Thu Sep, 2012 by Derek Mehraban
On Thursday, September 13, 2012 Jack Dorsey, founder of Twitter and Square gave an insightful talk to 150 University of Michigan Engineering students. Here is my best attempt to capture what the Twitter and Square founder said in his one hour discussion, and Q&A session. Enjoy.
Jack is looking for ideas on something we take for granted. The concept of paying each other. Money touches every person on the planet. People feel bad about the concept of money, what can we do to lift that burden, so people can get into it immediately, and focus on the experience. Currently merchants have to deal with a POS, a calculator on top of a cash box, with a separate credit card reader on the side. Multiple receipts stapled together, and you throw it away. Square is changing all that. And providing value on both sides of the counter.
Jack Insight – If you have an idea – get it out of your head. Get it on paper. Draw it out. If you don’t get it out of your head, you will constantly make excuses on why you can’t get it done.
Jack Insight – If you wait for the technology to exist, you will never get anything done. If you have the idea, you get it out there, iterate it, and get it done.
Jim McKelvey (co-founder of Square) was at an art fair and couldn’t accept credit cards because he had bad credit, and the women customer only had a credit card. He couldn’t get a CC machine, because he had bad credit. He lost a $2,000 sale, because he couldn’t get a credit card processing machine. PROBLEM – NOW SOLVE IT. They wanted to answer the question, “why couldn’t you receive Credit Cards?” Within one month they had something that worked, where Jack could swipe a credit card, and money would go into his bank account. Jack would ask his buddies for their credit cards and run it to demonstrate. He ate very well that month.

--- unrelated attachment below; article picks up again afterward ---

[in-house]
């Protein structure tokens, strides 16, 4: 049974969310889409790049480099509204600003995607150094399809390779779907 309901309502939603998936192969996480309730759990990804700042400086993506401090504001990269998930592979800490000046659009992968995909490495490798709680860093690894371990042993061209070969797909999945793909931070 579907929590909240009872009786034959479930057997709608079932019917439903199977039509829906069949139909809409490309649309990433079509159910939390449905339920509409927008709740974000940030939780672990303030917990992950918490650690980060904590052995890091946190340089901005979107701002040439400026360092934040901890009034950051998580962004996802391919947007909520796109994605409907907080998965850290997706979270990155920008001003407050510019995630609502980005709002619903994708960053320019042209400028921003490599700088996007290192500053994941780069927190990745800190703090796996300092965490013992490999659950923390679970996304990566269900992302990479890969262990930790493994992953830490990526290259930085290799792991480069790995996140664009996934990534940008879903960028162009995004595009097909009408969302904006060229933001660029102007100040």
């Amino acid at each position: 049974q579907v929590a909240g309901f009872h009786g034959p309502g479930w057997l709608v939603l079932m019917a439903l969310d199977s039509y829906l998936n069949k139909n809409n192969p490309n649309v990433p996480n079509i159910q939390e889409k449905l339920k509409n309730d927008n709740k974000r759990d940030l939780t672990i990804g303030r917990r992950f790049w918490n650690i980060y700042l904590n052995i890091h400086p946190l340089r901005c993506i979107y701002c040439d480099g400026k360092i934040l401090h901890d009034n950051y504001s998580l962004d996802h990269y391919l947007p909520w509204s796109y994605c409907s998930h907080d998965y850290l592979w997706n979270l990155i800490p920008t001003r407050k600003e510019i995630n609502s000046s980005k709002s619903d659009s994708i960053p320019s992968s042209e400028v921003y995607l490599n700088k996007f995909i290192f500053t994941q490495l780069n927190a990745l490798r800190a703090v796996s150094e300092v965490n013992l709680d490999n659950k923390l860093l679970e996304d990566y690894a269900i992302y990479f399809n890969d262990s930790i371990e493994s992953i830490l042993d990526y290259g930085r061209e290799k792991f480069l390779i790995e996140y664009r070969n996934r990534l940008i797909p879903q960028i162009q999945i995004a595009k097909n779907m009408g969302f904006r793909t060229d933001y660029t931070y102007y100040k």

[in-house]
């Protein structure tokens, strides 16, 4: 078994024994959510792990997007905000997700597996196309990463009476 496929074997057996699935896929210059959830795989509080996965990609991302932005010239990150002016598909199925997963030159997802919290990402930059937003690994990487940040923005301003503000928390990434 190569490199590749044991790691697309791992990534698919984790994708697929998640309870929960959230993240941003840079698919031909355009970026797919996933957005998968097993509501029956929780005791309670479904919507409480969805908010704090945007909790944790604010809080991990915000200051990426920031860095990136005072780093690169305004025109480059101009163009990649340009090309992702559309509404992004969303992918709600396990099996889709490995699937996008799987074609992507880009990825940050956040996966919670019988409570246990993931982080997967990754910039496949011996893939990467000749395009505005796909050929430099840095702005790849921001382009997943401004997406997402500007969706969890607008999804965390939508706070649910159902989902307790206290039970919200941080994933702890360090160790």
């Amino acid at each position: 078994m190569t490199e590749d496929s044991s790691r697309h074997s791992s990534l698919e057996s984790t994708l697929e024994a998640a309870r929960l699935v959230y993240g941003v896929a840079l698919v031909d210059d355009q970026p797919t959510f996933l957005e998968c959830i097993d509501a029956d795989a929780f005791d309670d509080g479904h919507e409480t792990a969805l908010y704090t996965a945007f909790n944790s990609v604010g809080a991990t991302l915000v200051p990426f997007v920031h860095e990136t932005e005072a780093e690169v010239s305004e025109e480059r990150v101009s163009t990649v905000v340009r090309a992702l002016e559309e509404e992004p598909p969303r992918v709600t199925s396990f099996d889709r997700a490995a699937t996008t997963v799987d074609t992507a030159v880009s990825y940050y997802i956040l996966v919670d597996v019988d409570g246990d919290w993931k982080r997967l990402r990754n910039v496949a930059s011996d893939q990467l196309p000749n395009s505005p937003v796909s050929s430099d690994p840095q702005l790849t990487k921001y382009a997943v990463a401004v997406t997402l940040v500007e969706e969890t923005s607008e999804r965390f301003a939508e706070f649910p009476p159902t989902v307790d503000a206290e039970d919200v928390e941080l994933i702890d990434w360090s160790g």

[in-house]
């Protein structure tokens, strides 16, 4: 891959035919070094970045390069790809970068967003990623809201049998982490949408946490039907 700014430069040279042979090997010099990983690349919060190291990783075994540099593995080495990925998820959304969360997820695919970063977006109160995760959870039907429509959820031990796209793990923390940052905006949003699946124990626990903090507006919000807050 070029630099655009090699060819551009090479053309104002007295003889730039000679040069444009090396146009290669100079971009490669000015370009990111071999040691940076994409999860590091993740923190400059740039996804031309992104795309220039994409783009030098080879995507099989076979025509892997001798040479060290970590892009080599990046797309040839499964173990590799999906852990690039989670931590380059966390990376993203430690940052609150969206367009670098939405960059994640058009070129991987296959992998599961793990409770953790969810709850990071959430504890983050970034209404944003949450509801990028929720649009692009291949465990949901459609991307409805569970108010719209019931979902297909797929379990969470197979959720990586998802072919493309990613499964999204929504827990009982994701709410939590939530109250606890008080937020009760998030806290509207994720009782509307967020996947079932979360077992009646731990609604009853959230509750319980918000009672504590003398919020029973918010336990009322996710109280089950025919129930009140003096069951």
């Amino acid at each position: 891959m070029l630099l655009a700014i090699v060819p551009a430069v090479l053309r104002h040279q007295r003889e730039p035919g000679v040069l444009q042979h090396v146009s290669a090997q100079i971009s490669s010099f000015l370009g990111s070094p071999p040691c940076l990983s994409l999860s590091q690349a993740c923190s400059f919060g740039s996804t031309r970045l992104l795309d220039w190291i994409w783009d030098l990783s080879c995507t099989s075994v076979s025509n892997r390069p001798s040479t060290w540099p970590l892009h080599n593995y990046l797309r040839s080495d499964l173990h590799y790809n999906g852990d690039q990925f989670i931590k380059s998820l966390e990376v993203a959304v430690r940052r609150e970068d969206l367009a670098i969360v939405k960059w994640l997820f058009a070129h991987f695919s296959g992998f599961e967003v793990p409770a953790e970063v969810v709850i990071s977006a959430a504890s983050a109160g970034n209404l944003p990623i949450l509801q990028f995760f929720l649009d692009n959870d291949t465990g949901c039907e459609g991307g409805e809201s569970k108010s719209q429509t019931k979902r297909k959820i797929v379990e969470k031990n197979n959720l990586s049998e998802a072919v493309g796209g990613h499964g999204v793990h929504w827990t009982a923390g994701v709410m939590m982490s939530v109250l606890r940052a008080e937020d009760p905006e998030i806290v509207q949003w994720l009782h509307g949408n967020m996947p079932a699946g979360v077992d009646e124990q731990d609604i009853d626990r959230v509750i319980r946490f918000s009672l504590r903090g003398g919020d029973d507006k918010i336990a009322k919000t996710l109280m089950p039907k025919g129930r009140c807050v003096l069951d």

When Square began they had 3 merchants. Flight instructor. Coffee Store. Flower Merchant. With 3 merchants, and the team in his studio apartment, they went to raise money. Raised $10M with no users, at a $40M evaluation. He believed in the potential of the marketplace. The guy from Sun Microsystems Vinod Khosla (the best VC). One of the types of merchants they found immediate resonance with – Bands. Want to buy t-shirt or CD at concerts, bands now use Square. Don’t have CC machines, cuz too much in fees, or bad credit.
Jack built an application so people could download it for free, and then get a Square reader in the mail, and immediately start accepting credit cards. Watching the Silent Comedy video of the band, who is using Square. Huge increase in sales thanks to Square. People love signing w/ their fingers. Love email receipt. Works out very well for a band on the road. Lifesaver!
When we started there were only 8M entities in the US who accept CC. There are over 26 Million small business = Massive, massive market that was currently locked out. When people go to the bank to get a CC process, they have to go through a huge process, only about 10% of people get accepted to even have CC. Square accepts about 95% of people who apply to accept CC. You have to be kidding me!